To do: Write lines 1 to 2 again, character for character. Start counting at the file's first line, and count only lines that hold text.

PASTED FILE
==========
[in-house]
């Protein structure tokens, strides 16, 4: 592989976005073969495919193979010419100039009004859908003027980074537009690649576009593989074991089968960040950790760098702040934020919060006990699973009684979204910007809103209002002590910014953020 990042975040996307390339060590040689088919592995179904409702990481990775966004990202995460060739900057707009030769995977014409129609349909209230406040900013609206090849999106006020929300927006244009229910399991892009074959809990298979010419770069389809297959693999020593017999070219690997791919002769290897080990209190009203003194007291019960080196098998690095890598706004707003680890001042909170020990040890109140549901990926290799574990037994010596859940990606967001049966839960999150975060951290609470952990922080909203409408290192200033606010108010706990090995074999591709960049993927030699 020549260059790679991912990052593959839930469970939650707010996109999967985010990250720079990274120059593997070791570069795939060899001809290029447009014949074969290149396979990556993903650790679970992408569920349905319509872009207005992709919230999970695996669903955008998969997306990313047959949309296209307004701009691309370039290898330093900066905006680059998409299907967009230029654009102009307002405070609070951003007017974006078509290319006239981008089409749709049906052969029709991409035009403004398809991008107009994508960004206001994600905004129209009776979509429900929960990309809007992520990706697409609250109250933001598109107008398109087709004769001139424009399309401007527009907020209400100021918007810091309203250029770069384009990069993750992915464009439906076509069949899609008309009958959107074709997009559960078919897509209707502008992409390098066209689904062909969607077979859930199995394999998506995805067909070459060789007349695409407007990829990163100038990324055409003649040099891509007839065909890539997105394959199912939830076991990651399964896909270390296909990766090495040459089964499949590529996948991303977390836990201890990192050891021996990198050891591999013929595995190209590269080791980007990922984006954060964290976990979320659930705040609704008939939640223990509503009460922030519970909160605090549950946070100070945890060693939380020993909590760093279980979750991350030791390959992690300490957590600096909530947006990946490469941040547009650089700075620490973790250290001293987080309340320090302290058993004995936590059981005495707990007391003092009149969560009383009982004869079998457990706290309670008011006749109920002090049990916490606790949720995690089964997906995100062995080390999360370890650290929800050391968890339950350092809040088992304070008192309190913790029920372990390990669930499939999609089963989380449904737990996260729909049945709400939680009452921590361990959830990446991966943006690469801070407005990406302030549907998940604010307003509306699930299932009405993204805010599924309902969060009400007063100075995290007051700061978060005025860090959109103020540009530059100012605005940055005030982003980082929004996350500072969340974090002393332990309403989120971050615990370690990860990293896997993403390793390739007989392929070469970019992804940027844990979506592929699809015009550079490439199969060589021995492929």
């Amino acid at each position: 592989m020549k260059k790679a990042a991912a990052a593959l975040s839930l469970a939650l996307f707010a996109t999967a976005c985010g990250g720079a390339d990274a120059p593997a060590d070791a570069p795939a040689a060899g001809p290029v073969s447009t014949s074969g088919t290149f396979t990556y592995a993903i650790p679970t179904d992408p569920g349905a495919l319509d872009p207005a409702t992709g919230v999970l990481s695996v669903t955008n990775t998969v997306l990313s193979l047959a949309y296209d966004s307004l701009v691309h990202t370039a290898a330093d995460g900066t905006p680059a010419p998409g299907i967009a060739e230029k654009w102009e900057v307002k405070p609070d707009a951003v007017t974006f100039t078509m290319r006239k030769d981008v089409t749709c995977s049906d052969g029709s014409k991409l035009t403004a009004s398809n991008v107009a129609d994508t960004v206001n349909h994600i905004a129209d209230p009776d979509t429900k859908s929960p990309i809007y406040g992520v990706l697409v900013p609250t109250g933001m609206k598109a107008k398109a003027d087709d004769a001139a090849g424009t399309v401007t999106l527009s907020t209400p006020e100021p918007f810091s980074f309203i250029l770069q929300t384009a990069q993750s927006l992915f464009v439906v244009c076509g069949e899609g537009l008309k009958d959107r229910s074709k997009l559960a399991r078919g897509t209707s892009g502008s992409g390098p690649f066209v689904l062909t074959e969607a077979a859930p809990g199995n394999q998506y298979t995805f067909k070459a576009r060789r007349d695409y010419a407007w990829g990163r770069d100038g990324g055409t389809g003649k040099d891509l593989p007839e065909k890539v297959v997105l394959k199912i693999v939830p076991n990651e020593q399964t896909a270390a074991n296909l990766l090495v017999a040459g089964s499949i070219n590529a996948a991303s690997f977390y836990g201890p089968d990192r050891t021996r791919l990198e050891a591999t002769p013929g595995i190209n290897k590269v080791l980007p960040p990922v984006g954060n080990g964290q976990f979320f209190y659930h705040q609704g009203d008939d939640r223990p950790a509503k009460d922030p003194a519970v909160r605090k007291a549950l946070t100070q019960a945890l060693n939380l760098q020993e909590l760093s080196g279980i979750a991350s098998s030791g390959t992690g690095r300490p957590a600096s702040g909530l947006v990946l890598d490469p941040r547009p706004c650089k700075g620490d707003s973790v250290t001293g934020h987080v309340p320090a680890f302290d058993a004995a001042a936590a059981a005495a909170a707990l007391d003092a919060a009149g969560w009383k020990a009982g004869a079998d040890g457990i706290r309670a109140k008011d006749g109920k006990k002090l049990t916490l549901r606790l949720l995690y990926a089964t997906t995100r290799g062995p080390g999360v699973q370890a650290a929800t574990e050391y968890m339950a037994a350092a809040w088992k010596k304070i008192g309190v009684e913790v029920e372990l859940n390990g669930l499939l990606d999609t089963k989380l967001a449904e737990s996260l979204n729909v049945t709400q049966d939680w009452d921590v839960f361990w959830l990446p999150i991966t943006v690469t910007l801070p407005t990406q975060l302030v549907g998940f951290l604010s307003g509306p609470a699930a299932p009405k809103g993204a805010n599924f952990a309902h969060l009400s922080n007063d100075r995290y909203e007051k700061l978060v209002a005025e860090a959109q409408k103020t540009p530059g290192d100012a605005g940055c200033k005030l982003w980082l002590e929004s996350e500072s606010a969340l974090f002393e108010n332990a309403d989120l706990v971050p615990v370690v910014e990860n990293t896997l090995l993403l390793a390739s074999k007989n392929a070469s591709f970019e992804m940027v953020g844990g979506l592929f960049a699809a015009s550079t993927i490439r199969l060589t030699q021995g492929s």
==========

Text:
[in-house]
């Protein structure tokens, strides 16, 4: 592989976005073969495919193979010419100039009004859908003027980074537009690649576009593989074991089968960040950790760098702040934020919060006990699973009684979204910007809103209002002590910014953020 990042975040996307390339060590040689088919592995179904409702990481990775966004990202995460060739900057707009030769995977014409129609349909209230406040900013609206090849999106006020929300927006244009229910399991892009074959809990298979010419770069389809297959693999020593017999070219690997791919002769290897080990209190009203003194007291019960080196098998690095890598706004707003680890001042909170020990040890109140549901990926290799574990037994010596859940990606967001049966839960999150975060951290609470952990922080909203409408290192200033606010108010706990090995074999591709960049993927030699 020549260059790679991912990052593959839930469970939650707010996109999967985010990250720079990274120059593997070791570069795939060899001809290029447009014949074969290149396979990556993903650790679970992408569920349905319509872009207005992709919230999970695996669903955008998969997306990313047959949309296209307004701009691309370039290898330093900066905006680059998409299907967009230029654009102009307002405070609070951003007017974006078509290319006239981008089409749709049906052969029709991409035009403004398809991008107009994508960004206001994600905004129209009776979509429900929960990309809007992520990706697409609250109250933001598109107008398109087709004769001139424009399309401007527009907020209400100021918007810091309203250029770069384009990069993750992915464009439906076509069949899609008309009958959107074709997009559960078919897509209707502008992409390098066209689904062909969607077979859930199995394999998506995805067909070459060789007349695409407007990829990163100038990324055409003649040099891509007839065909890539997105394959199912939830076991990651399964896909270390296909990766090495040459089964499949590529996948991303977390836990201890990192050891021996990198050891591999013929595995190209590269080791980007990922984006954060964290976990979320659930705040609704008939939640223990509503009460922030519970909160605090549950946070100070945890060693939380020993909590760093279980979750991350030791390959992690300490957590600096909530947006990946490469941040547009650089700075620490973790250290001293987080309340320090302290058993004995936590059981005495707990007391003092009149969560009383009982004869079998457990706290309670008011006749109920002090049990916490606790949720995690089964997906995100062995080390999360370890650290929800050391968890339950350092809040088992304070008192309190913790029920372990390990669930499939999609089963989380449904737990996260729909049945709400939680009452921590361990959830990446991966943006690469801070407005990406302030549907998940604010307003509306699930299932009405993204805010599924309902969060009400007063100075995290007051700061978060005025860090959109103020540009530059100012605005940055005030982003980082929004996350500072969340974090002393332990309403989120971050615990370690990860990293896997993403390793390739007989392929070469970019992804940027844990979506592929699809015009550079490439199969060589021995492929």